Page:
On Monday, Mexican cement tycoon and Motley Fool Stocks 2003 pick Cemex (NYSE:CX) dropped a 70-lb. bag of quick-set on the market: It has agreed to pay $4.1 billion to acquire Britain's RMC (and yes, that's a rock company, too). Along with RMC will come two other things: $1.7 billion in RMC's debt that Cemex will assume, and yet another entrée into the booming U.S. construction market, via RMC's Decatur, Ga.-based "RMC Industries" subsidiary.

Despite Cemex's assurance that the acquisition would immediately translate into both increased free cash flow and increased earnings, the market was less than impressed by the buy, slashing 6% from Cemex's share price. Let's take a look at why.

RMC had $7.8 billion in sales in 2003 but earned just $115 million in profits from those sales (a 16% decline in profitability over its 2002 numbers despite an 8.7% increase in sales). And all that was before accounting for one-time costs, including some pretty massive restructuring costs incurred last year. Add those costs back into the mix, and RMC posted a net loss of $280 million for 2003. In comparison, Cemex had just $7.2 billion in revenue last year but dropped $630 million of that to the bottom line and grew sales by nearly 10% (and income more than 20%).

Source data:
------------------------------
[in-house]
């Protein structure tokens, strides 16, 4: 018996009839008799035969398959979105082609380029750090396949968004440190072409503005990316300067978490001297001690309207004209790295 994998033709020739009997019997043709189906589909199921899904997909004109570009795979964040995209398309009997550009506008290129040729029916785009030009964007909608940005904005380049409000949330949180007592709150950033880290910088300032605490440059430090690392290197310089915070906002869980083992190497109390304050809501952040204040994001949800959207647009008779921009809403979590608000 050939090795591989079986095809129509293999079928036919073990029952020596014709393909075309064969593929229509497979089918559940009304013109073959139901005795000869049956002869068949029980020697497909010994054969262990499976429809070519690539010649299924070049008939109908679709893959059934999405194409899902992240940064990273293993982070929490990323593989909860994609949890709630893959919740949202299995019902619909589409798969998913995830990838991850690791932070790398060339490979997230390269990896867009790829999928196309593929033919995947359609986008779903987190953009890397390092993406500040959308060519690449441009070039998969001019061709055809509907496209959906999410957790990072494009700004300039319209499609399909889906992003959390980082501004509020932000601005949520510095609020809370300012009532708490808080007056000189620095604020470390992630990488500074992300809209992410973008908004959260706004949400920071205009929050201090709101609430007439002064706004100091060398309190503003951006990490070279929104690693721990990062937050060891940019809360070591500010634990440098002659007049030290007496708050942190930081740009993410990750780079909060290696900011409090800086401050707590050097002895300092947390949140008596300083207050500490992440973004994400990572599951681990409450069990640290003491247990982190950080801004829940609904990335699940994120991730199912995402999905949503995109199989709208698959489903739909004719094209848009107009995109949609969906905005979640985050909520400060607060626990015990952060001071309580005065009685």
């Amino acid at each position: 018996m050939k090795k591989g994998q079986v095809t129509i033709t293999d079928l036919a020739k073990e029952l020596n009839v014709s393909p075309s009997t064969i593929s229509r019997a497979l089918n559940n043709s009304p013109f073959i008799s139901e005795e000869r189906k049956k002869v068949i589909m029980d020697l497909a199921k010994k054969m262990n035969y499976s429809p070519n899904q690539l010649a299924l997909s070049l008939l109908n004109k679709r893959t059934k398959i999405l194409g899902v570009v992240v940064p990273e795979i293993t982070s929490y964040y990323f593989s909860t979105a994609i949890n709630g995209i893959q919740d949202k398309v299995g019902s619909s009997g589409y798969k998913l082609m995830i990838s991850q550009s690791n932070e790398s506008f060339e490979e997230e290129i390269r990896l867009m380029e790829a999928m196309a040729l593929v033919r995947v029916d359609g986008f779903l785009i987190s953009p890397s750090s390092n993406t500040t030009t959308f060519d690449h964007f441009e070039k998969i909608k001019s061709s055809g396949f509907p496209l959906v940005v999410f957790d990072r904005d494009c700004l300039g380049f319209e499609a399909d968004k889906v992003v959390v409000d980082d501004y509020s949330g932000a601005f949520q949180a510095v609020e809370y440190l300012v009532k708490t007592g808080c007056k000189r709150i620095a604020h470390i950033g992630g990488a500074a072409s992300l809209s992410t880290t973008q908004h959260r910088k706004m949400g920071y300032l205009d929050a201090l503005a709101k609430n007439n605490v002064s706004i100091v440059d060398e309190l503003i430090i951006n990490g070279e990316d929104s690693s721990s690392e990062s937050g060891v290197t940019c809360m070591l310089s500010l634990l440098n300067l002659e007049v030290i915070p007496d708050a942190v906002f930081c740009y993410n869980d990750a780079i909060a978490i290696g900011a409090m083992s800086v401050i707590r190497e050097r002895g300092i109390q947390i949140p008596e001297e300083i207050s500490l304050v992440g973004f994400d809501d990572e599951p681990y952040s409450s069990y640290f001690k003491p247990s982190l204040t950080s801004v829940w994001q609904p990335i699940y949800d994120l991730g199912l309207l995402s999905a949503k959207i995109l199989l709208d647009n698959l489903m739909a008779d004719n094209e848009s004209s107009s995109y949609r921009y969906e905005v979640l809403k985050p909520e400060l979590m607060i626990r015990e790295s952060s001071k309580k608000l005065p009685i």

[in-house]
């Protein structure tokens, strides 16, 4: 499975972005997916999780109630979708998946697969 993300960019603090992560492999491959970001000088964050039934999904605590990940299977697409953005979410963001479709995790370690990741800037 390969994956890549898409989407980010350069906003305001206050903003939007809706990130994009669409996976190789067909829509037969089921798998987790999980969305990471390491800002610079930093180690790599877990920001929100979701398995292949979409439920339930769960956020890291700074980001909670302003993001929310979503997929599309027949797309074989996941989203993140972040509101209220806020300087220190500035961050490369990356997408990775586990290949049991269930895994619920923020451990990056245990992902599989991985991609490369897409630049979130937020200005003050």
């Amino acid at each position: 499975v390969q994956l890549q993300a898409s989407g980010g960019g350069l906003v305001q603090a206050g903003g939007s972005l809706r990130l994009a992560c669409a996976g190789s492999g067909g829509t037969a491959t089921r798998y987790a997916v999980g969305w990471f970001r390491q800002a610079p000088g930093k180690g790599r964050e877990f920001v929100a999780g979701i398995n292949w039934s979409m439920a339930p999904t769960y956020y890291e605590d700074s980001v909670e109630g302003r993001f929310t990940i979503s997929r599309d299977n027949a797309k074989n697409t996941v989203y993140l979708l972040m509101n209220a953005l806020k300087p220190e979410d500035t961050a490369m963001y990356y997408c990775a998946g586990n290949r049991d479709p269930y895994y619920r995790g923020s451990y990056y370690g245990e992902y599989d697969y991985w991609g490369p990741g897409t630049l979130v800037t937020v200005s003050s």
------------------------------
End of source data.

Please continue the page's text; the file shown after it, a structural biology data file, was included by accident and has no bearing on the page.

Numbers like those explain how it was Cemex that had the money to buy RMC and not the other way around. The question that should be asked, however, is why Cemex bothered. Of the two, it's by far the leaner, more profitable, and faster-growing company.

The answer that the market imputed to that question, it seems, is that Cemex overpaid in a quest for growth for growth's own sake. Cemex's bid, after all, is 43% over Friday's closing price for RMC. That's a pretty hefty premium to pay for a slow-growth cement and aggregates business. The acquisition, if it goes through, will have the effect of making Cemex the No. 2 cement company in the world. Its combined $15 billion in annual turnover will fall just short of current cement king Lafarge S.A. (NYSE:LR), which boasts $17 billion in sales. But Fools know that bigger is not always better.

Don't take cement for granite. Read the following Foolish stories on Cemex, and get the whole story:

Fool contributor Rich Smith does not own shares of any of the companies mentioned in this article.